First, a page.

There can only be one highlander.
Sometimes, studying nutrition feels like searching for immortality. I know I'm guilty of pursuing a way out of my inevitable fate.
I REALLY struggled with this in my more "disordered" days with food. I have always considered myself to be a smart person, so it always really frustrated me that I couldn't just FIGURE it out. I used to spend hours hopping around the internet to every article I could find about "what to eat to live to be 100". Can cantaloupes keep you from aging? Can avoiding butter keep my heart safe? If I get enough Vitamin C, can I prevent cancer?
This a rough part of being human. We want so badly to be in control. We want a say in how many years we get.
This makes nutrition is a double-edged sword. On the one hand, research has shown that managing your diet can prevent and reverse heart disease, and decrease risk for cancer.
On the other hand, nutrition is a "fledgling science" and for every study that proves that one food or nutrient is good for you, there seems to be another that says otherwise. When I attended the Institute for Integrative Nutrition (IIN), I experienced this time and time again, learning over 100 different dietary theories from some of the most renowned nutrition researchers in the world.
This is why I have found great solace in intuitive eating.
Intuitive eating has shown me HOW to make sense of all the different information out there about food.
Intuitive eating has taught me (along with lots of research) that restriction and dieting can really hurt me in the long run. It's taught me that over-exercising and stressing about how many french fries I've eaten is not particularly great for my physiology. It's taught me that I can be healthy at any size and that every body is different. Intuitive eating has taught me how to LISTEN to my body and honor my body.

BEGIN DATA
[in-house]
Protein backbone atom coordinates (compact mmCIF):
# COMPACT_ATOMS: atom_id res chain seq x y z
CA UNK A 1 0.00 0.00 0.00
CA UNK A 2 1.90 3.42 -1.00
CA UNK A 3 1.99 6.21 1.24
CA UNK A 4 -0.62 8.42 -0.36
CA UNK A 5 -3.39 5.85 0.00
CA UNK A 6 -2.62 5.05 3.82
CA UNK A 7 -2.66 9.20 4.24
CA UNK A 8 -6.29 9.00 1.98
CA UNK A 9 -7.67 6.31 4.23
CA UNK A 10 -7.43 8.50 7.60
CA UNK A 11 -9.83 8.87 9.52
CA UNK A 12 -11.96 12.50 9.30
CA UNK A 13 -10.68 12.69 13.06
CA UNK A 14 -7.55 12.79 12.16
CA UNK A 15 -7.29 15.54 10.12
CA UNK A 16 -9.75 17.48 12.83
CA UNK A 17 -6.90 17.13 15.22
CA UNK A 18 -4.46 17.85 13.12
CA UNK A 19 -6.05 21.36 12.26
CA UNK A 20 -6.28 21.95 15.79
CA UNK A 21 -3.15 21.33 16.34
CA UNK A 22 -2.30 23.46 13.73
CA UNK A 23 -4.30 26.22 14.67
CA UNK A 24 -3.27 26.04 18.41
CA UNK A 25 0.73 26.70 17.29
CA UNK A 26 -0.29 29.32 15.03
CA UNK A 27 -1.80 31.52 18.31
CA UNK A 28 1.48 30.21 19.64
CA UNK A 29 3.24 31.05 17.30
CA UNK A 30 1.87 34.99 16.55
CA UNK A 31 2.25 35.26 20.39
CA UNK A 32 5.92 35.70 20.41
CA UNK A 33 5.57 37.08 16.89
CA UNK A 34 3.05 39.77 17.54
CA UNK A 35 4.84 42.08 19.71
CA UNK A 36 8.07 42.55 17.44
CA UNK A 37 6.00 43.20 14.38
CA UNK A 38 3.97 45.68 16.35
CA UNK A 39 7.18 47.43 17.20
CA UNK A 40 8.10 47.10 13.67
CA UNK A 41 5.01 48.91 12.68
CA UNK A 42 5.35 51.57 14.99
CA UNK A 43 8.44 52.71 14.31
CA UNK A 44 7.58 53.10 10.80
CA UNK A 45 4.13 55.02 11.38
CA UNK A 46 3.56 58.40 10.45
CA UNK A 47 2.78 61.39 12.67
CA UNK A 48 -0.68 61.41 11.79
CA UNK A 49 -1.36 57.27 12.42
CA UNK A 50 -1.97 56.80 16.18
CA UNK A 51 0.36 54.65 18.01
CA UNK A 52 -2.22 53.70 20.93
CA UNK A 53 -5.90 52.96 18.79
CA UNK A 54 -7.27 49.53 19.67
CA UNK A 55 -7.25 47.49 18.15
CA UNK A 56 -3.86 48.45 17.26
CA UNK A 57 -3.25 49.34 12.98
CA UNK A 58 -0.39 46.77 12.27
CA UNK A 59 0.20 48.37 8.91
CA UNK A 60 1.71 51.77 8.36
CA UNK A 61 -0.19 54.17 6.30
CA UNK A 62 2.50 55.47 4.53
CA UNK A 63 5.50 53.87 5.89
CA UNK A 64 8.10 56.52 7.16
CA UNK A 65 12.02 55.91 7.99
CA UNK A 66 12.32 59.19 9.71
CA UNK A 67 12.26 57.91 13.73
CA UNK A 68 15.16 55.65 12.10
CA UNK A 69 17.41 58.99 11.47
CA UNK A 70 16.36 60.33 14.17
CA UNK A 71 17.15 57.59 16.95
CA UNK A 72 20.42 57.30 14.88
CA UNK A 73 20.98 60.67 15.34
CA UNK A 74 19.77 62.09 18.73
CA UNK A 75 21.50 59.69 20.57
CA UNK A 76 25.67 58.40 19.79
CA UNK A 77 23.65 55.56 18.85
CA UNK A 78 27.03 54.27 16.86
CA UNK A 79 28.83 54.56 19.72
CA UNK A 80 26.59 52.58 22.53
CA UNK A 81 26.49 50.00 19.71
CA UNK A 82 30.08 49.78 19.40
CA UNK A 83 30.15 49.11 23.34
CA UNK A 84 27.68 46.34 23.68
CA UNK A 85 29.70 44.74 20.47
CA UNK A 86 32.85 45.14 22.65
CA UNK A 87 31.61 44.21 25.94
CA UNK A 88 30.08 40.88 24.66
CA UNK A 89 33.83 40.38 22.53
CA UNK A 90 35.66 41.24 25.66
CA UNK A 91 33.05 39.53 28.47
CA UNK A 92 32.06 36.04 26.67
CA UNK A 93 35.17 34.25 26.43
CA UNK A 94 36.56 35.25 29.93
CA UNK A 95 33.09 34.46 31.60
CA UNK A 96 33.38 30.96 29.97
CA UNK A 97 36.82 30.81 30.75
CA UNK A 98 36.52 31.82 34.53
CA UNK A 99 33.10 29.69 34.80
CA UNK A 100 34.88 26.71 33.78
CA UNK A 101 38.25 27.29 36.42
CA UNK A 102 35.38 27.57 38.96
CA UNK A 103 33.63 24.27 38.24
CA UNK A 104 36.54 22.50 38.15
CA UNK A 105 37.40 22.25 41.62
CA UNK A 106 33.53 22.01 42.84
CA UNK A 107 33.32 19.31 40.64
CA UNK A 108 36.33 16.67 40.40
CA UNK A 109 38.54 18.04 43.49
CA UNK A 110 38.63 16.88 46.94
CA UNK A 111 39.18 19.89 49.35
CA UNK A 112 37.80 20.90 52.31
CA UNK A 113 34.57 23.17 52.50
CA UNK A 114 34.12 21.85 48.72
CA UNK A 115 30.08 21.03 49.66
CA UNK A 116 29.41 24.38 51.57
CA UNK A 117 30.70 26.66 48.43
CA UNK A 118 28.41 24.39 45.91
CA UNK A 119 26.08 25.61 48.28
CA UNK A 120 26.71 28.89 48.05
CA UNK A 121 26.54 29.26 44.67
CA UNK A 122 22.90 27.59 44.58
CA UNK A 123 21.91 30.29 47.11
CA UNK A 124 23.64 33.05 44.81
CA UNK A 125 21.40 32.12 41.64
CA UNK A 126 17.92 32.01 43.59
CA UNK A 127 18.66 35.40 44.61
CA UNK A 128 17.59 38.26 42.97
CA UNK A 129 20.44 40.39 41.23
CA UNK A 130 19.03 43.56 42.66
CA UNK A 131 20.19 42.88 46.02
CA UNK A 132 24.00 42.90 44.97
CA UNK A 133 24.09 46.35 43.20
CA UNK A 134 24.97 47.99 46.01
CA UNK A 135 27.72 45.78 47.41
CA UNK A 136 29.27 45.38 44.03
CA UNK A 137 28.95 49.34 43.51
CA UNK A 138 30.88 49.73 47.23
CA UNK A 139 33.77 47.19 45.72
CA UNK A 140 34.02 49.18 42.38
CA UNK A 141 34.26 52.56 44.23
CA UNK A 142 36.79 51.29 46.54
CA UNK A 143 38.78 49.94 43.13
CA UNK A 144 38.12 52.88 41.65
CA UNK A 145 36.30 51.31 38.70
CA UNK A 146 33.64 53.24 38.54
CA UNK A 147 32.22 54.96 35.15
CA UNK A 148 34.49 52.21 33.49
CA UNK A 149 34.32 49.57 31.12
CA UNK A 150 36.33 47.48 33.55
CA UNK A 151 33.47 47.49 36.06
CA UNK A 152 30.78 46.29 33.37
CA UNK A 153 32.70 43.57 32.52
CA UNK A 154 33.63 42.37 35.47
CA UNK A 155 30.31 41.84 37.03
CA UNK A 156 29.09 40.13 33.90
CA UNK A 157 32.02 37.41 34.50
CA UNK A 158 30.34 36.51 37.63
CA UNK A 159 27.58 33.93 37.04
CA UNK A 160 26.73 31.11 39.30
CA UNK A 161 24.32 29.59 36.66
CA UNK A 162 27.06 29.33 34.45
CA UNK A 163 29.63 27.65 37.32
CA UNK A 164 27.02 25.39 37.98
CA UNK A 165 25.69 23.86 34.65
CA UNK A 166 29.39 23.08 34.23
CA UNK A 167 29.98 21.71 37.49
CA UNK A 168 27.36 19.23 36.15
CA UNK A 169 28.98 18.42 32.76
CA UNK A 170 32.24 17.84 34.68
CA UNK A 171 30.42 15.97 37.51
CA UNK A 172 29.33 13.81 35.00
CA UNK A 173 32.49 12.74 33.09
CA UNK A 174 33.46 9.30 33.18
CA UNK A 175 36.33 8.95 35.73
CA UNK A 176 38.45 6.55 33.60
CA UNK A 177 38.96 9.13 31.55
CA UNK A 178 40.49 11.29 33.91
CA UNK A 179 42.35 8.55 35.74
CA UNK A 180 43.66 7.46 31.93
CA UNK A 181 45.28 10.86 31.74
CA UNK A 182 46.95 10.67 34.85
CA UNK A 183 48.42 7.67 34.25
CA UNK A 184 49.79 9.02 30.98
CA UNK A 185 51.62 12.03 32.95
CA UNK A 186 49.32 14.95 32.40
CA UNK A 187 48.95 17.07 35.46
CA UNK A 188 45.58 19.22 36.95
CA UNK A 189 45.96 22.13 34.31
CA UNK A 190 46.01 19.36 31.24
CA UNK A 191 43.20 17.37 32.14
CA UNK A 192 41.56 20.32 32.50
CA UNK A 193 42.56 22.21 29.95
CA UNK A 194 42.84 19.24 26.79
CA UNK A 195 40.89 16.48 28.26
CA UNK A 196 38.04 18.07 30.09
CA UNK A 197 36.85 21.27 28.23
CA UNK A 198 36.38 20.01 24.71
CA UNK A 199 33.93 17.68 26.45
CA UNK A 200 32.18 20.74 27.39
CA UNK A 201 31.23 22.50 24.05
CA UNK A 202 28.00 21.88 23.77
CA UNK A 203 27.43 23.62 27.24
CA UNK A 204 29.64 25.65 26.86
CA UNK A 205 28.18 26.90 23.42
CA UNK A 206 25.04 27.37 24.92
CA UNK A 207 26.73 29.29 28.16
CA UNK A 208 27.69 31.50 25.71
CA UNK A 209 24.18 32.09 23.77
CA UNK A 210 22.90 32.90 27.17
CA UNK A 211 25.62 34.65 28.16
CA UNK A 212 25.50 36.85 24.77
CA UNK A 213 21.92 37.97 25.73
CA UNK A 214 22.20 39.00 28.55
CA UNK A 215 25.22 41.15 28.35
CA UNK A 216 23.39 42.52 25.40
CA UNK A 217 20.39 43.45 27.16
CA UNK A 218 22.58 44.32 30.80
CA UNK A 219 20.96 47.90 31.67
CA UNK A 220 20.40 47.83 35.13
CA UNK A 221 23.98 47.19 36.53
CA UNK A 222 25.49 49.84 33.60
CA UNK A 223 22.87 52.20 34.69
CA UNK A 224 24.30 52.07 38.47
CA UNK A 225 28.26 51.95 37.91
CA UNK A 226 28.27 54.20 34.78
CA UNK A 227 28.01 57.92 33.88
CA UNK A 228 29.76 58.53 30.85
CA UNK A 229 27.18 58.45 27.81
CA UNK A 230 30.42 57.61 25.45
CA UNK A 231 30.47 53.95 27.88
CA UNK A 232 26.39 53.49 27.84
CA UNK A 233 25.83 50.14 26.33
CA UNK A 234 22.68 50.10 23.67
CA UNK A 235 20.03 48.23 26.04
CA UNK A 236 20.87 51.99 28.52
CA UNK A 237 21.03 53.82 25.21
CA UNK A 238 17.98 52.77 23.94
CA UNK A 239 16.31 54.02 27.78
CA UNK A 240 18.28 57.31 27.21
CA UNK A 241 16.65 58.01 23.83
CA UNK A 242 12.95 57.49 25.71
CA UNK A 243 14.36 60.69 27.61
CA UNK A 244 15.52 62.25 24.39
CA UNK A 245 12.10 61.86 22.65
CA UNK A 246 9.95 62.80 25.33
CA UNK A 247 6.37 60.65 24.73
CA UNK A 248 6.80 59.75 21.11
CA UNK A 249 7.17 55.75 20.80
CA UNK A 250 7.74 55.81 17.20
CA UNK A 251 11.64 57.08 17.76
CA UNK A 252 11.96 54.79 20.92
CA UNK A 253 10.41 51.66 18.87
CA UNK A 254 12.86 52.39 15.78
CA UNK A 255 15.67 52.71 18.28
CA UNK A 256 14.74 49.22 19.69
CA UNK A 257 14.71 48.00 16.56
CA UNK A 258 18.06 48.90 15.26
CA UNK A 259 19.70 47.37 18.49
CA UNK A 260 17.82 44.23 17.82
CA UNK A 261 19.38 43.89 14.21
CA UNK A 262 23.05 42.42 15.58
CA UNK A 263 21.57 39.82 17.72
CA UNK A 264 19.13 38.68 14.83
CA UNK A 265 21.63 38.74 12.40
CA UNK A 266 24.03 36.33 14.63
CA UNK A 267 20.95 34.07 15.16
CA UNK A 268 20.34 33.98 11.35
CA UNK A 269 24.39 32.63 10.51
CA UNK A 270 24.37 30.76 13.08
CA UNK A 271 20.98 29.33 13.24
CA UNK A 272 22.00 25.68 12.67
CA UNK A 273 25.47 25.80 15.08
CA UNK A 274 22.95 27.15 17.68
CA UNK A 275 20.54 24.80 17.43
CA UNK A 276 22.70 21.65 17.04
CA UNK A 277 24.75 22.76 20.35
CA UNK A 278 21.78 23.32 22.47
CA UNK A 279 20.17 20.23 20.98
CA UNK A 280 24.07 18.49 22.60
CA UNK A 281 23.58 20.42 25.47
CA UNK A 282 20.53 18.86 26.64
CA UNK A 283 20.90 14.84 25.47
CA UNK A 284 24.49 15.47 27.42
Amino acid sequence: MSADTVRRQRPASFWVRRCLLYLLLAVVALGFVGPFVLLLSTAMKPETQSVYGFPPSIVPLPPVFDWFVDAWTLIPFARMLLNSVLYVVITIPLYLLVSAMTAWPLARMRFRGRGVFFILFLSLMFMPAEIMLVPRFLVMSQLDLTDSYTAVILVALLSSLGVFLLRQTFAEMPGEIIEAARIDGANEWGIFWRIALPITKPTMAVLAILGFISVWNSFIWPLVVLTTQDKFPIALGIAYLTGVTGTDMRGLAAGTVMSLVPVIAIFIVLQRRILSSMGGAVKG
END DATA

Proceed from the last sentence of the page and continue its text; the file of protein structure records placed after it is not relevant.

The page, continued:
So, when fear of death makes you want to sign up for yet another diet, here's what I recommend:
1. Know that restriction is actually bad for you.
This is something that I talk about all the time. Calorie restriction slows down your metabolism and can physiologically set your body up for a binge of the very foods you're trying to restrict. This puts stress on your body.
Vacillating between following your meal plan 100% and 0% is actually worse for you than following it pretty well 60% of the time. Recognize that life ebbs and flows. Your diet, “lifestyle," or eating plan should learn how to roll with the punches too.
2. Stress is bad for you too.
I’m not going to spend a long time explaining this one. We know stress is bad. Bad for your heart, bad for your immune system, bad for your sex life, bad for your relationships, bad for your teeth, bad for your hormones.
Stressing about whether or not that cheeseburger could kill you could kill you. So, let it go.
3. Accept your body.
Shame will not make you healthier. Actually, in my personal experience, it's pretty terrible motivation.
So what if your healthiest weight happens to be 100 pounds heavier than Gisele's? It's YOUR body and you deserve to be loved and taken care of your whole life. If you have limited control on how long you have on planet earth, at least you should be grateful for the sculpture of cells that is you.
4. Accept your differences.
Joshua Rosenthal, the founder of Institute for Integrative Nutrition, is a big fan of the concept of "bio-individuality." This concept suggests that each person needs different nutrition. Certain foods work better with different bodies.
Tuning in to your body's individual responses to food and how it makes you feel is an important part of taking care of yourself and a powerful tool for figuring out whether or not certain foods are really the right ones for you.
5. Be grateful for today.
Gratitude cultivates presence. Presence nourishes mindfulness. Mindfulness is AWESOME for your health. But, it's also awesome for helping you maintain a sense of self. It can help you decide what you want to spend your time doing, how you want to feel and what you want to eat.
You are living your life right now, so instead of focusing sooo much on securing another 5-10 years at the end of your life, focus on being happy about today and really savor the present.